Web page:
Here's What You Need to Remember: The more fragmented resulting German political landscape, which has materialized in spite of a 5 percent electoral threshold that generally precludes the entry of small parties, is starting to resemble that of the Netherlands and Belgium.
It should come as no surprise that the Christian democrats of the CDU/CSU alliance performed worse than ever in Sunday’s German election, losing a quarter of its support compared to 2017 and falling below 25 percent of the vote. The rapid decline of the member parties of the traditionally dominant center-right European People’s Party (EPP) has been apparent for a few years now, and Germany had arguably become an outlier during the Merkel era.
The victory of the social-democratic SPD, led by incumbent finance minister Olaf Scholz, now leaves Greece and Luxembourg as the only two pre-1995 EU member states where the EPP member party received the largest number of votes in the most recent general elections. The situation in the eastern half of the continent looks a bit better for the EPP, and it will be interesting how that shifting center of gravity will change the positioning of what is still the largest political family in the European Parliament. This is especially true when it comes to core economic issues like fiscal unification and cross-country redistribution, as the eastern member states continue to be relatively low-income.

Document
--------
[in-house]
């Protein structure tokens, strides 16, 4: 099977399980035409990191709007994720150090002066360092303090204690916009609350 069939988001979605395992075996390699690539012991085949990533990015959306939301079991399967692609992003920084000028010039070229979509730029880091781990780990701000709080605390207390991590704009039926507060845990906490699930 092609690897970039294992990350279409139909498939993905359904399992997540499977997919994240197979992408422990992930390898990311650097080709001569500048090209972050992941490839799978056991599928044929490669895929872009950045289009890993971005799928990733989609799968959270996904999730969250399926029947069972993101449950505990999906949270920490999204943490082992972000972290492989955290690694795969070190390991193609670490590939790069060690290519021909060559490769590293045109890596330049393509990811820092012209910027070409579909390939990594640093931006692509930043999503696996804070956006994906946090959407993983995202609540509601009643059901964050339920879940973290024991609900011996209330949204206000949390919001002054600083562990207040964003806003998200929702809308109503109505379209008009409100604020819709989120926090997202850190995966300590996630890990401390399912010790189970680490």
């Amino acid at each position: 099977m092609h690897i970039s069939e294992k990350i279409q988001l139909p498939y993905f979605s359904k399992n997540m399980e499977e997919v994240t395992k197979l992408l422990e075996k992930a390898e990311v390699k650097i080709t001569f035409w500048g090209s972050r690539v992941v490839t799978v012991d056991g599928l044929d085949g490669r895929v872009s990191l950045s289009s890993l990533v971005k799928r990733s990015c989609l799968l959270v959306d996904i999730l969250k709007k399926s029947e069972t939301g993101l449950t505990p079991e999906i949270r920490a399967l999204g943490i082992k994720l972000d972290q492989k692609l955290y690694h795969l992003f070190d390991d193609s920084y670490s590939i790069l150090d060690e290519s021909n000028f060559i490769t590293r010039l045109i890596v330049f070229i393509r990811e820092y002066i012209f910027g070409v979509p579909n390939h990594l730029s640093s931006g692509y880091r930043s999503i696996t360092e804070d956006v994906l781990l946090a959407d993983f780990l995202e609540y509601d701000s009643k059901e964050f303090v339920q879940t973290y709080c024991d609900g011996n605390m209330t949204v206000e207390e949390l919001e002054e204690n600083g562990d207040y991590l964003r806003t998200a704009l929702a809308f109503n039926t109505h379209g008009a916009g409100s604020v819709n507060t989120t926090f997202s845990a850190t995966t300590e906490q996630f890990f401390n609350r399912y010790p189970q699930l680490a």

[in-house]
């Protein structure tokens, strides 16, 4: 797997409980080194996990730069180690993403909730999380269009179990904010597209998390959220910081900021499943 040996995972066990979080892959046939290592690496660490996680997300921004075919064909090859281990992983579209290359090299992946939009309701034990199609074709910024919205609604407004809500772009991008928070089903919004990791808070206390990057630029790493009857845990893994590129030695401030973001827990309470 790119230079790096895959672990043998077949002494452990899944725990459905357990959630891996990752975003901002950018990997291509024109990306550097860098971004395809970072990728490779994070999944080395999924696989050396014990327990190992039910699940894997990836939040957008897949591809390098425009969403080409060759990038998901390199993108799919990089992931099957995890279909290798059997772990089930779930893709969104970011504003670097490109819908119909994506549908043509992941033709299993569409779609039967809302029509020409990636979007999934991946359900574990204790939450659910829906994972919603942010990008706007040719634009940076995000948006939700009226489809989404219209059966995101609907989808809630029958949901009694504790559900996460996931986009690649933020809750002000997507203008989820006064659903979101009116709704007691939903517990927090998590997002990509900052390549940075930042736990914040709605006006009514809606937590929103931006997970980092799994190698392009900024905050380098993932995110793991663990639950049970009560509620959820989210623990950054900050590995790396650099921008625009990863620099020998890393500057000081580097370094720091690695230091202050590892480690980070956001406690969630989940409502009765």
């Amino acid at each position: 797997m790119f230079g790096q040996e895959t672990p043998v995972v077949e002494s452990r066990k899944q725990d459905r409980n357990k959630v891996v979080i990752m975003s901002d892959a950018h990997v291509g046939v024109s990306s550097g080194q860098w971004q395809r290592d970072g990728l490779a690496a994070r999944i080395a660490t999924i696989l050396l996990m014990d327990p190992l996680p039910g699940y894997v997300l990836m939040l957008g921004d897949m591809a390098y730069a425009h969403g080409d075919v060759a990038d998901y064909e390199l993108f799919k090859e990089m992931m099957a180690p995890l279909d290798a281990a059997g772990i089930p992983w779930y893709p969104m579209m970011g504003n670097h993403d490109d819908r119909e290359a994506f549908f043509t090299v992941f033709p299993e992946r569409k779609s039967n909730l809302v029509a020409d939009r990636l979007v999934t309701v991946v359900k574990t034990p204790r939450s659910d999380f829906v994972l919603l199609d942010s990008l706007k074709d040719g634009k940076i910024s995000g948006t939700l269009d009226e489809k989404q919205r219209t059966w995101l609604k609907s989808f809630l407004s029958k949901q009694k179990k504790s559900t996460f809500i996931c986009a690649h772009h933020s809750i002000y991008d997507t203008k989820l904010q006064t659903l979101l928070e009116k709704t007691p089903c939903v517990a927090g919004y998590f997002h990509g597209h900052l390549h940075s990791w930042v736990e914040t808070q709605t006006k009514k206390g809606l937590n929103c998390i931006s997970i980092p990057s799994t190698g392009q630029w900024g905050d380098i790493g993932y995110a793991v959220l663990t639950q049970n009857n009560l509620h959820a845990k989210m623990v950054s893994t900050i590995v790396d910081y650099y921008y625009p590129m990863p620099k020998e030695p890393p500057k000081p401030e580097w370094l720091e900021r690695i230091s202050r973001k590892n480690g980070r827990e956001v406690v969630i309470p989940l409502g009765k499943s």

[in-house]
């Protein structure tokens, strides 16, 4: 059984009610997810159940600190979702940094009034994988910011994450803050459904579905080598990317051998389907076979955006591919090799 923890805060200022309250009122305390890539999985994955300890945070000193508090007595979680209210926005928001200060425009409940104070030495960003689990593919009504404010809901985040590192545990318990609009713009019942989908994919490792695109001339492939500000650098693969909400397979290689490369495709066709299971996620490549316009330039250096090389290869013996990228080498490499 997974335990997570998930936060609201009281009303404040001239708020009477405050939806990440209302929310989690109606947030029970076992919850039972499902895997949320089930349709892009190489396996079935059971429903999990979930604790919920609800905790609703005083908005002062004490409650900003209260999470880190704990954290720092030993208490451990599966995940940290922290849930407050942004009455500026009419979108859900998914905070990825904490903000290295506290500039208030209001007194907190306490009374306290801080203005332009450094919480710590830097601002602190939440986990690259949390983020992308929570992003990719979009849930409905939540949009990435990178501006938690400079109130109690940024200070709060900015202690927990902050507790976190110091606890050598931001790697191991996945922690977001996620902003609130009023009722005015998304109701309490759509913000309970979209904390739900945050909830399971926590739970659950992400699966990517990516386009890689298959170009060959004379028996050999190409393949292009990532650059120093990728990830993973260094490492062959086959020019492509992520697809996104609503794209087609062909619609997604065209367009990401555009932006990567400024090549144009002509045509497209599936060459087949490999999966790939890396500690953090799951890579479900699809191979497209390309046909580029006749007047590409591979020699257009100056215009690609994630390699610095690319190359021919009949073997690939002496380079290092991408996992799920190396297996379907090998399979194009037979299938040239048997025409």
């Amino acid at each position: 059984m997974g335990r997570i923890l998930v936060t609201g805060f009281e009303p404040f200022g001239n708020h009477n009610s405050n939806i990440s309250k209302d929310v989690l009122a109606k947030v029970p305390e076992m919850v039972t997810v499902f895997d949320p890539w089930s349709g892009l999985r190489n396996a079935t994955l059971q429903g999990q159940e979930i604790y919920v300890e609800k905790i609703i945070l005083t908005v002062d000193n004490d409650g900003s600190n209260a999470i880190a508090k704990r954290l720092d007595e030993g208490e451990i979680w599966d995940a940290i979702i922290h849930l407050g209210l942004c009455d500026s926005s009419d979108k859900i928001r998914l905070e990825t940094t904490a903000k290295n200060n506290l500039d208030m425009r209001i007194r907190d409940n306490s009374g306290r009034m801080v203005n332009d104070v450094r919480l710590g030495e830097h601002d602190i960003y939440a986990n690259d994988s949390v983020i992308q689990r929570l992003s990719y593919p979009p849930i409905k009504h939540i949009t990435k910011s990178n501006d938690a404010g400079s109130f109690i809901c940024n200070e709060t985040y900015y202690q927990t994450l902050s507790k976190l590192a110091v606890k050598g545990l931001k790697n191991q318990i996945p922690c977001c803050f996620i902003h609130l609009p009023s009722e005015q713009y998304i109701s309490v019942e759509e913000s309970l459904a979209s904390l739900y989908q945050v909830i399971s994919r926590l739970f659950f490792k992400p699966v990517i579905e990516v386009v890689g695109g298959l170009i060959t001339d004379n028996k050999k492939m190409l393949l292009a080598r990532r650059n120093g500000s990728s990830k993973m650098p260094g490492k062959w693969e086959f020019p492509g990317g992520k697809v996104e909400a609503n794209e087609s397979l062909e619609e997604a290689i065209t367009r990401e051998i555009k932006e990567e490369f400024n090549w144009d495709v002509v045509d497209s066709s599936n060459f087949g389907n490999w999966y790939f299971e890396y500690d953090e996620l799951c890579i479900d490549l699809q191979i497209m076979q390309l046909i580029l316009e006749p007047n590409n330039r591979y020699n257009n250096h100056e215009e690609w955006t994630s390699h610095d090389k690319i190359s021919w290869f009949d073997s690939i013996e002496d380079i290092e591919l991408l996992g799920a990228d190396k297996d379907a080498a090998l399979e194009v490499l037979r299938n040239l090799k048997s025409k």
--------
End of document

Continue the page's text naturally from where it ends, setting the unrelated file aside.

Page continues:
On the other side of the political center, social-democrats recovered some of the terrain they lost over the past decade or two. While a vote share of just over 25 percent would have been disastrous for the SPD before the late 2000s, it’s a significant jump up from 2017. This too is in line with broader European trends. The liberal FDP and, in particular, the Greens grew their base of support as well, while the far-right AfD and, especially, the far-left Linke performed poorly.
The more fragmented resulting German political landscape, which has materialized in spite of a 5 percent electoral threshold that generally precludes the entry of small parties, is starting to resemble that of the Netherlands and Belgium. If that means coalition negotiations will be of similar duration as well, Angela Merkel, the outgoing chancellor who was not a candidate this time, will remain chancellor for the foreseeable future.
Stan Veuger is a senior fellow at the American Enterprise Institute. This article was originally published by the American Enterprise Institute.